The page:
20240123 202821The dusk light is fading and a small group, gathered at the edges of a wetland,   switch their spotlights on and cast beams across scattered grasses and ponds. The February night is warm and still – perfect for spotting frogs. The group, three surveyors from Merri Creek Management Committee and Merri-bek Council, are scouring a new wetland at Moomba Park, Fawkner, for the presence of the Growling Grass Frog,which until recently, hasn’t been seen locally for over 50 years.

The Growling Grass Frog is a ground-dwelling tree frog that was once abundant along the Merri Creek, but whose calls went largely unheard in the area in the 1970s. The species is now listed at both state and federal levels as vulnerable, having disappeared entirely from some areas, including the extent of the Australian Capital Territory. In 2019 however, Merri Creek residents were thrilled to report the distinctive call was being heard locally once more.


“Until recently, we thought the frogs were getting washed down from further upstream,” says Michael Longmore, who heads up the Ecological Restoration Team at Merri Creek Management Committee.

“But once we studied the area, we were hopeful there could be an evolving frog population. We wondered whether incorporating frog habitat into existing plans for a stormwater treatment plant could work – and Merri-bek Council were quick to get on board, even though the prospect of the frogs using the wetland was considered a long shot.”

Collaboration along our precious creekGrowling Grass Frog metamorph by G Heard

The wetland where Michael and his fellow surveyors now stand (completed in July 2023) is the result of Merri Creek locals, Merri-bek Council, Melbourne Water and Merri Creek Management Committee collaborating to ensure the Growling Grass Frog’s call will still be heard here in another 50 years. The pond’s success as habitat will be an important marker in the frog’s struggle for survival. And tonight, the stakes are high – a survey in November 2023 found no frogs; in January 2024 a second survey found just one. The team hopes the extra month might have given the frogs a chance to settle in.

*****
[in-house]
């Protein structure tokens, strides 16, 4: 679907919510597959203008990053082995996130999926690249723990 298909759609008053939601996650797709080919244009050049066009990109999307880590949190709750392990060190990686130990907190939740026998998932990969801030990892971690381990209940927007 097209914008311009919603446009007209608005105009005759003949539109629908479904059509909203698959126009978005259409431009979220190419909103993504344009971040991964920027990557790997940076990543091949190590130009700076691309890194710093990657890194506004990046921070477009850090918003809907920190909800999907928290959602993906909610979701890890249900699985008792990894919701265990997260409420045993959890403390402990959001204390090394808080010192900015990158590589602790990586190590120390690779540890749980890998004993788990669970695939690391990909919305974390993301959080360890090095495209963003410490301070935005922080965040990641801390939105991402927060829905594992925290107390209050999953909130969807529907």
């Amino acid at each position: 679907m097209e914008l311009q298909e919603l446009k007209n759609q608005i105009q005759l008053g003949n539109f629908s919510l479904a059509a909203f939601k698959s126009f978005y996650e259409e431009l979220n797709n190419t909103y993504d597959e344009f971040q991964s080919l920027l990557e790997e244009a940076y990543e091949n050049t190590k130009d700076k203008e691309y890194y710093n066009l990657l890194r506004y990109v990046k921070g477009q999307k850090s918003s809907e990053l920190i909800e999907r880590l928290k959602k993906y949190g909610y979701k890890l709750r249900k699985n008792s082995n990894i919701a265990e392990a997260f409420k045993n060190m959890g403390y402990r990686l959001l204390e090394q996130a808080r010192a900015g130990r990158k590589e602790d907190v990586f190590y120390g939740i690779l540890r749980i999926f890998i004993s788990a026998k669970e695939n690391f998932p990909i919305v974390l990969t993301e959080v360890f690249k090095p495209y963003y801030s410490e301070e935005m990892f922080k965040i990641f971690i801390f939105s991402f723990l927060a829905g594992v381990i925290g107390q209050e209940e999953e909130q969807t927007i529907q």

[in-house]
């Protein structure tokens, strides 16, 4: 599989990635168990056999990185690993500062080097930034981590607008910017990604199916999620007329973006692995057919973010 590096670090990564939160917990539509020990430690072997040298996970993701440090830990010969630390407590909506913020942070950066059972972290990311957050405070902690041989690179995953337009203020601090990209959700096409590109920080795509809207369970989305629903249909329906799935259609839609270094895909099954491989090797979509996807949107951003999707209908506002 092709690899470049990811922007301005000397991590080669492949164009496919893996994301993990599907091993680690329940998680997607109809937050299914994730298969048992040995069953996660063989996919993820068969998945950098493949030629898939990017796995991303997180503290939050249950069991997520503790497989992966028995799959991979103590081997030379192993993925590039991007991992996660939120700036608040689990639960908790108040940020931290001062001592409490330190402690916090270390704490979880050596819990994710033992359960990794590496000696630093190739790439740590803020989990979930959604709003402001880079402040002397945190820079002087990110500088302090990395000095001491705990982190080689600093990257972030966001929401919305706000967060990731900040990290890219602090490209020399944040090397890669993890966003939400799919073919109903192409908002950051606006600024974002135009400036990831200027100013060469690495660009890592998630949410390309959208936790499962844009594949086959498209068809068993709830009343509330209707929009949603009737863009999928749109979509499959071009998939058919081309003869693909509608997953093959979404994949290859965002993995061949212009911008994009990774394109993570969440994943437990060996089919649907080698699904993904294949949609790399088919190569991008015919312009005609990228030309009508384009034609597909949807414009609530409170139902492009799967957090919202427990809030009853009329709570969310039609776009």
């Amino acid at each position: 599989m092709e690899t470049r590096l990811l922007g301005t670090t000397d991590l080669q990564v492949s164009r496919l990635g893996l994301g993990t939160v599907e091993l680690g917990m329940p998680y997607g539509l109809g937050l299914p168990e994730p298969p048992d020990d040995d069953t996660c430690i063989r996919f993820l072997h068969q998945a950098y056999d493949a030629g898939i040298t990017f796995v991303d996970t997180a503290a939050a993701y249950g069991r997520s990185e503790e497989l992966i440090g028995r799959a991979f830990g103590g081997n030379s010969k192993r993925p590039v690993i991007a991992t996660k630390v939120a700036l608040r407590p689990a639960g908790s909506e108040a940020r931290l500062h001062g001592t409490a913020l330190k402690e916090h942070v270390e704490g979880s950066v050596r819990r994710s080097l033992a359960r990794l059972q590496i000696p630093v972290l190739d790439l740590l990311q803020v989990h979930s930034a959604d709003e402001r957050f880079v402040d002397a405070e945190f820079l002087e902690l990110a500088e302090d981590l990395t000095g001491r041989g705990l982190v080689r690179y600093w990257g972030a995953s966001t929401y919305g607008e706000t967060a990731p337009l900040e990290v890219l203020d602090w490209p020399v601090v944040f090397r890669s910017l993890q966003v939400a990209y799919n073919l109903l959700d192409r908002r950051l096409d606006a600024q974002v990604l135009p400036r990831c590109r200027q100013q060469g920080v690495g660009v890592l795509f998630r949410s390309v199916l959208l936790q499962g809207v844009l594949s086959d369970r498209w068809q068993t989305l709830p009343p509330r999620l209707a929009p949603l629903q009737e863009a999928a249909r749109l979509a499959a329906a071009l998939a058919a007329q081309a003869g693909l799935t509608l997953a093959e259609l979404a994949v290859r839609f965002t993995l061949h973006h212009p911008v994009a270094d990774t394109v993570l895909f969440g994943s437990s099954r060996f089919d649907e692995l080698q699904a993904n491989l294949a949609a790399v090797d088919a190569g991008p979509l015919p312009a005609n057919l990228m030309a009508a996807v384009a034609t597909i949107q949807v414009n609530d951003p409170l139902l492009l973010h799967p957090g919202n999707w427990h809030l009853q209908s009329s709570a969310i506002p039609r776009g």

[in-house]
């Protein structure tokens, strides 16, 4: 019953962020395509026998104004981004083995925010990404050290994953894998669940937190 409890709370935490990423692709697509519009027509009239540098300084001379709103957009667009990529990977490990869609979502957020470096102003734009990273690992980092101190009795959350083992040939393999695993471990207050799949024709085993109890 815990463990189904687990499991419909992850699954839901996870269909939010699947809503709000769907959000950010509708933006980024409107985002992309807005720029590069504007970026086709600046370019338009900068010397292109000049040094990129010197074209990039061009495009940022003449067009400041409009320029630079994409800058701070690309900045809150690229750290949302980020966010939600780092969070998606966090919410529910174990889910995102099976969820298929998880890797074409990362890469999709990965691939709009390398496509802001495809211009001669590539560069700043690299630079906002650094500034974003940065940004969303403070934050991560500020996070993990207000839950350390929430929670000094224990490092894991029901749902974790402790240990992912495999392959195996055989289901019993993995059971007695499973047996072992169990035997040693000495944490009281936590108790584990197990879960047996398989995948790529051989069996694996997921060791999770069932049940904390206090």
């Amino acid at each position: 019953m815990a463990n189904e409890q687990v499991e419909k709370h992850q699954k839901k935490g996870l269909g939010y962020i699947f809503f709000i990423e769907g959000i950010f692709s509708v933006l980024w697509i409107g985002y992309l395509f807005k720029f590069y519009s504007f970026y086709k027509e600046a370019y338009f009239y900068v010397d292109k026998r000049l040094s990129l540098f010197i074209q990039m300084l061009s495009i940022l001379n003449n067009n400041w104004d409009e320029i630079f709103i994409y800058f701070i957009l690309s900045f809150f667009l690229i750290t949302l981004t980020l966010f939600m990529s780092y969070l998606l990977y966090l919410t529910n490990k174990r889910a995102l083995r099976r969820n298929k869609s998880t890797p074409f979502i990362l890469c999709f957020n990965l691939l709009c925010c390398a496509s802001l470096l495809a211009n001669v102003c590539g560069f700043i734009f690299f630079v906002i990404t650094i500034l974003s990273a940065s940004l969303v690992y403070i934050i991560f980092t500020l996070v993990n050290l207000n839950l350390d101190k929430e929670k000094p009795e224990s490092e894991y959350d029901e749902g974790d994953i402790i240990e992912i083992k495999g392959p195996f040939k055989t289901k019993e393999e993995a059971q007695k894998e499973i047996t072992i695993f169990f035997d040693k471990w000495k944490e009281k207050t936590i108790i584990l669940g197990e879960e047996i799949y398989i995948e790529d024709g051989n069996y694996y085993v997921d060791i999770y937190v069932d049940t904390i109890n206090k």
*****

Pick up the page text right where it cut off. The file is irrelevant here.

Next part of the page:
Michael plays pre-recorded audio of the famous, guttural Growling Grass Frog call, which has been likened to the sound of a chainsaw. The team waits in silence for a response. After five minutes, the torches are turned back on. Michael’s teammate Nico Wayland stops and backtracks to a spot at the grassy edge of a pond, then takes a step closer.

Sitting atop stands of Common Spikerush (carefully selected by wetland designers for this purpose), is a pair of adult Growling Grass Frogs. And the news gets better: a closer inspection reveals the frogs are proud new parents. In the grasses and on the ground nearby, first one and then another tiny frog is seen. The final count is 18 soon-to-be-adult frogs.

It’s the news that Merri Creek supporters have been hoping for. In 2023, seventy-three generous donors were so inspired by our shared hopes of hearing the calls of the Growling Grass Frog here again that they donated nearly $20,000 to the Merri Creek Environment Fund towards research, surveys, community engagement and citizen science.

The Growing Grass Frog life cycle

The “baby frogs” that Nico and the team are seeing are known as metamorphlings. These are frogs in the third stage of a frog’s four-stage life cycle, with the first and second stages being eggs and tadpoles, and the final stage being fully formed adults. Metamorphlings have lost their tails and have fully formed legs but are not yet old enough to breed.
Nico is excited to see such a quick response to a management intervention.

“With most ecological restoration work it can take many years to see much result from your efforts. But this time, the frogs appeared pretty quickly after the wetland construction. We’re thrilled!”

Michael Longmore agrees.

“The frogs still have a long way to go – and it’s important that we keep surveying – but this is an early sign that the efforts Merri-bek Council made to consult experts about what the Growling Grass Frog needs to thrive, was worth it. We hope to share more stories of success with our donors, who helped to deepen our understanding of this precious frog by supporting our campaign last year.”

Thankyou

We thank the generous donors who supported our Merri Creek Environment Fund Autumn 2023 appeal to Help our endangered Growling Grass Frog. These donations will continue to provide information about how we can best support these precious frogs to thrive in the Merri Parklands.

Want to help land managers learn more about the Growling Grass Frog? Download Melbourne Water's frog census app. You can play an important role in helping to capture frog data at local creeks, rivers and wetlands.